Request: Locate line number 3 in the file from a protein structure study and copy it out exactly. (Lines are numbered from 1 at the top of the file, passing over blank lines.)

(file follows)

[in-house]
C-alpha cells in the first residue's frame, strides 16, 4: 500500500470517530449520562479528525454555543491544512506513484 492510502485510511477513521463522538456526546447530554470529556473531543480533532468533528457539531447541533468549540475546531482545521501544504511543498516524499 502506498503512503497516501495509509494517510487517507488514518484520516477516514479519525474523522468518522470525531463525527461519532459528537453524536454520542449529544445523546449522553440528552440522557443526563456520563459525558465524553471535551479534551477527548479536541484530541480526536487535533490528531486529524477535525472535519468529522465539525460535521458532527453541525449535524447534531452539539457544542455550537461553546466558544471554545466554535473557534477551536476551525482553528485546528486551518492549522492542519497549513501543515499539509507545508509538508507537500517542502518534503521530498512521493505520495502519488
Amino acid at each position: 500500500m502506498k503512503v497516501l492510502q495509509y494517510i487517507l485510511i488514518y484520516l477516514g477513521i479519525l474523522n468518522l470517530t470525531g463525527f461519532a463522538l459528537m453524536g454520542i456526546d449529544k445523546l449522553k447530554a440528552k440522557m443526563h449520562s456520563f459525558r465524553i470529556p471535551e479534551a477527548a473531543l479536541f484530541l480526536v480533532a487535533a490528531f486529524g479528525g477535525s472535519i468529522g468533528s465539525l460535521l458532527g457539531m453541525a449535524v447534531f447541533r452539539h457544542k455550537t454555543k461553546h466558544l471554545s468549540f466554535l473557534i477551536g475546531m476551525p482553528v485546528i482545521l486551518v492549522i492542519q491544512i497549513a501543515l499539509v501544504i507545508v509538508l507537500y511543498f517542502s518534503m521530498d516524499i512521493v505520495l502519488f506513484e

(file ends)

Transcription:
Amino acid at each position: 500500500m502506498k503512503v497516501l492510502q495509509y494517510i487517507l485510511i488514518y484520516l477516514g477513521i479519525l474523522n468518522l470517530t470525531g463525527f461519532a463522538l459528537m453524536g454520542i456526546d449529544k445523546l449522553k447530554a440528552k440522557m443526563h449520562s456520563f459525558r465524553i470529556p471535551e479534551a477527548a473531543l479536541f484530541l480526536v480533532a487535533a490528531f486529524g479528525g477535525s472535519i468529522g468533528s465539525l460535521l458532527g457539531m453541525a449535524v447534531f447541533r452539539h457544542k455550537t454555543k461553546h466558544l471554545s468549540f466554535l473557534i477551536g475546531m476551525p482553528v485546528i482545521l486551518v492549522i492542519q491544512i497549513a501543515l499539509v501544504i507545508v509538508l507537500y511543498f517542502s518534503m521530498d516524499i512521493v505520495l502519488f506513484e